Covid-19, Alcohol Based Hand Sanitisers and Drink Driving Cases

Alcohol based hand sanitisers can affect drink driving breath and blood tests.

We have recently been dealing with an enquiry where the level of alcohol knowingly consumed could not have generated the reading that was generated during a breathalyser test.

Clearly there are three possible explanations, the person enquiring may have consumed more alcohol than they are telling us, there may have been a fault with the breathalyser machine, or alternatively the machine may have detected alcohol from elsewhere.

In this particular enquiry the police officer conducting the breathalyser test was continuously (and understandably) using a liquid hand sanitizer, clearly to protect himself from the Corona virus. He was also offering it to the client to use as well.

Both the Officer and the potential client used copious amounts of hand sanitiser during the initial arrest and during the procedure in the breathalyser room.

We are worried that this may have distorted the reading. The hand sanitiser (which from what we understand needs to be 60% or more alcohol to be effective against the Coronavirus) could easily have found its way on to the tube that the client blew into in order to give the sample.

Alternatively the machine may have detected fumes from the hand sanitiser during the procedure when the client was holding and blowing into the tube.

We have received advice from an expert in both the breathalyser machines and the taking of blood samples and they have suggested that there is a distinct possibility that the samples could be contaminated by alcohol based hand sanitiser. Therefore the readings could be unreliable.

We know that the police take the integrity of readings very seriously. There was a time when the police used to use alcohol based disinfectant swabs before taking a blood sample, when the breathalyser machine was unavailable or the individual concerned was unable to give a breath sample due to medical reasons.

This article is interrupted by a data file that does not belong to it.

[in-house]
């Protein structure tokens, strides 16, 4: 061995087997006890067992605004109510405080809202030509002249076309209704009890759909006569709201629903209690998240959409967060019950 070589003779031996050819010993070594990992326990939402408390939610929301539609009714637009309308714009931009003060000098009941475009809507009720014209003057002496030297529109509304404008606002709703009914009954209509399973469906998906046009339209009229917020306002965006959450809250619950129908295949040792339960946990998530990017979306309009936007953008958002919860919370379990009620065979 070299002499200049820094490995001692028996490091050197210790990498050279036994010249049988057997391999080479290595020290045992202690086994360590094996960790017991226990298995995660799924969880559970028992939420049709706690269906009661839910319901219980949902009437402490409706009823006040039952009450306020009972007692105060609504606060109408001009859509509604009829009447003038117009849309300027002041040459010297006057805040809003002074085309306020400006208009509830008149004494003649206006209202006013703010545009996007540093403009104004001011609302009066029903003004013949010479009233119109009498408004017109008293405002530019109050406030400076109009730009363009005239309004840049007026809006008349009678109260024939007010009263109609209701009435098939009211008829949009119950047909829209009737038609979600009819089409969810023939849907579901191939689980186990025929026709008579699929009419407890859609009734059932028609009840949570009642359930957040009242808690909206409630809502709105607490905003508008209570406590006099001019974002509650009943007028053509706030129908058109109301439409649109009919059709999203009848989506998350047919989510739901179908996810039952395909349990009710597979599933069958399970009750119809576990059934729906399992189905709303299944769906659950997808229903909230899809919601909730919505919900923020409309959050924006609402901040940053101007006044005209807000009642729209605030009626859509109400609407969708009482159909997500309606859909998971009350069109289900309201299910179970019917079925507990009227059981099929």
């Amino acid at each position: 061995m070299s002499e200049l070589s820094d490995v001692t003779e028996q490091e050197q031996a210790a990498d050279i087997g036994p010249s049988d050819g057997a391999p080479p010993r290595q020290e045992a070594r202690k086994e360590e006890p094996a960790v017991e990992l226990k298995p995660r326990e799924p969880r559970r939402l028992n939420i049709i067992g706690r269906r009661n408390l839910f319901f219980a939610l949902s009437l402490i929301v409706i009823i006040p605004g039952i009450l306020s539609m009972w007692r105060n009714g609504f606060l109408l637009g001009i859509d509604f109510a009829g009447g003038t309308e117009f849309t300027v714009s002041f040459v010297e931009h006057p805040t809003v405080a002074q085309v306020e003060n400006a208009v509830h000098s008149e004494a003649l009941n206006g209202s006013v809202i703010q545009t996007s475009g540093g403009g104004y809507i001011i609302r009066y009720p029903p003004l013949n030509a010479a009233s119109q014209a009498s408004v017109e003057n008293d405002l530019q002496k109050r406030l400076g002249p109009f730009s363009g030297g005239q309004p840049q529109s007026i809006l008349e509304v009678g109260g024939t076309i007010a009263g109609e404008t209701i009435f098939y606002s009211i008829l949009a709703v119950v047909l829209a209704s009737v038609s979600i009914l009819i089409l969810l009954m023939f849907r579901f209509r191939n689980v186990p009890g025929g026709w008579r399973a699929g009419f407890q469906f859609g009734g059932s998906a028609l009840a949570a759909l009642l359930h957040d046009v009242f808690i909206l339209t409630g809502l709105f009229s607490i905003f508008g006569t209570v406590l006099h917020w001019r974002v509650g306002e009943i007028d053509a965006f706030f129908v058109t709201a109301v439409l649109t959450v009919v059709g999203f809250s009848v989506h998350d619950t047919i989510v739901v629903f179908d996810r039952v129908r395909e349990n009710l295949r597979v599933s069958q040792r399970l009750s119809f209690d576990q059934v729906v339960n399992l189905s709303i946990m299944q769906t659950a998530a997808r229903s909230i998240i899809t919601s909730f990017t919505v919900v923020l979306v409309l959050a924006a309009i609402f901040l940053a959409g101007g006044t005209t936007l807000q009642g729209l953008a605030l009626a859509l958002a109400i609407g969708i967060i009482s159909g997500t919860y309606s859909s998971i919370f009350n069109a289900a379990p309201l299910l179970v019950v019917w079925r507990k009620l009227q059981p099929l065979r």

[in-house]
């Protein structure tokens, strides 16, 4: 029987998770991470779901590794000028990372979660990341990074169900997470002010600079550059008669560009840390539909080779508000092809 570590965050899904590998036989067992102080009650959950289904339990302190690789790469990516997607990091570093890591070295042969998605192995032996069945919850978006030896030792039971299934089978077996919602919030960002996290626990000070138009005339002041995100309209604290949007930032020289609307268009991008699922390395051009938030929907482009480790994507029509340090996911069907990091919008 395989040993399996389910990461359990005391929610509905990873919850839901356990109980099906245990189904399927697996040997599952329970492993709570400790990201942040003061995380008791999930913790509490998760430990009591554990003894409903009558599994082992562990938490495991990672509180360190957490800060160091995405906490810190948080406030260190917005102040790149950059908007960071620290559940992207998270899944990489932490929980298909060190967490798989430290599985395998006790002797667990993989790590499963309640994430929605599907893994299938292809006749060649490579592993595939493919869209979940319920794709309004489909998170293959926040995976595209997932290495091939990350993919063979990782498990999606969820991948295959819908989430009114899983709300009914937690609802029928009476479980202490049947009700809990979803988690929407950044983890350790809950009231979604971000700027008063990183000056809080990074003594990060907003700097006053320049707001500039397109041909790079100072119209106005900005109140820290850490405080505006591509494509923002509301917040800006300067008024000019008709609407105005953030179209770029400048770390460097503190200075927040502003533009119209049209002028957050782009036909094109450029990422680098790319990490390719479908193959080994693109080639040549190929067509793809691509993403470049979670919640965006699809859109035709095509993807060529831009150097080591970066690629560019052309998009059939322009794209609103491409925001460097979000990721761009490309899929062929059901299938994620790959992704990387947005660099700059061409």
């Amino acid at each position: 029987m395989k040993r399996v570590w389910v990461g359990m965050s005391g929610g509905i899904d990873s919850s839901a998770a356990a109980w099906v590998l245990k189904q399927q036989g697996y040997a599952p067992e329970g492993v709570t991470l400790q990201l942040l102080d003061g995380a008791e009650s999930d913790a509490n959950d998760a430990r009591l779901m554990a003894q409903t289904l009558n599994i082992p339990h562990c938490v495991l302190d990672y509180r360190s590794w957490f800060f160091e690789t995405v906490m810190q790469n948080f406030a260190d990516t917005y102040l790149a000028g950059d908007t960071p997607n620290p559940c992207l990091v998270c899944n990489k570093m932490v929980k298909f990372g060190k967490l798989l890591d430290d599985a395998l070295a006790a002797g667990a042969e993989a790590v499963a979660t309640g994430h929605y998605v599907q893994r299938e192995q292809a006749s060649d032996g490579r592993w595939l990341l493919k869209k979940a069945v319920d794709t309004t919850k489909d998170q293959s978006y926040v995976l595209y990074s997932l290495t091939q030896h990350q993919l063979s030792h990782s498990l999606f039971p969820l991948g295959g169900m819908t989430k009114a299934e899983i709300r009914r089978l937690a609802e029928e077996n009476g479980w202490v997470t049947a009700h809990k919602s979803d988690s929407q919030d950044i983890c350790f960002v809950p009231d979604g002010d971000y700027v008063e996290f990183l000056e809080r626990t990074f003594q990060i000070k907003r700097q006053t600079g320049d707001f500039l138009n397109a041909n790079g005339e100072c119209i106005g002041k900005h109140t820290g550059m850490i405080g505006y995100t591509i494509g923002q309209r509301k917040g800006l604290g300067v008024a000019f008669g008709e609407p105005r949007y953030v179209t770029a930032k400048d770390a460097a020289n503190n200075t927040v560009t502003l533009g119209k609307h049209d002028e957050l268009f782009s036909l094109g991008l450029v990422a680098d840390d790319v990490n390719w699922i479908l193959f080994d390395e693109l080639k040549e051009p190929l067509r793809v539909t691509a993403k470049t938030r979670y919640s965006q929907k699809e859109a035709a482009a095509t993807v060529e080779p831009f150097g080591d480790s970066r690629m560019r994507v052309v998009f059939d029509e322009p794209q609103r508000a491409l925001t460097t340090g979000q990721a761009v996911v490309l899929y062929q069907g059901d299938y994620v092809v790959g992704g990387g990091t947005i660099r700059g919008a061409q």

This led to the police stopping using alcohol based swabs on mass for fear of distorting the blood reading. We are concerned that hand sanitisers containing 60 percent or more alcohol may be distorting the reading from the breathalyser machine.

We are also concerned there anybody who has given a blood sample instead of breath sample, may also have ended up with an unreliable reading suggesting the alcohol in their blood is higher than the alcohol actually consumed.

The force medical practitioner who takes the blood sample may have used alcohol based hand sanitisers prior to taking the sample and therefore contaminated the needle when attaching it to the syringe.

If you think that your sample may have been affected them please contact us urgently. Anything that renders the sample unreliable can amount to a defence.

Clearly this is a matter of real concern at a time when people need to be able to drive more than ever to keep both themselves and their families in a safe environment whilst travelling for essential reasons.

We will update this article as soon as we know more. Watch this space.

If you have been breathalysed and you are struggling to understand why your reading was over the legal limit then please contact us urgently and we will do a free advice call with no obligation to use our services.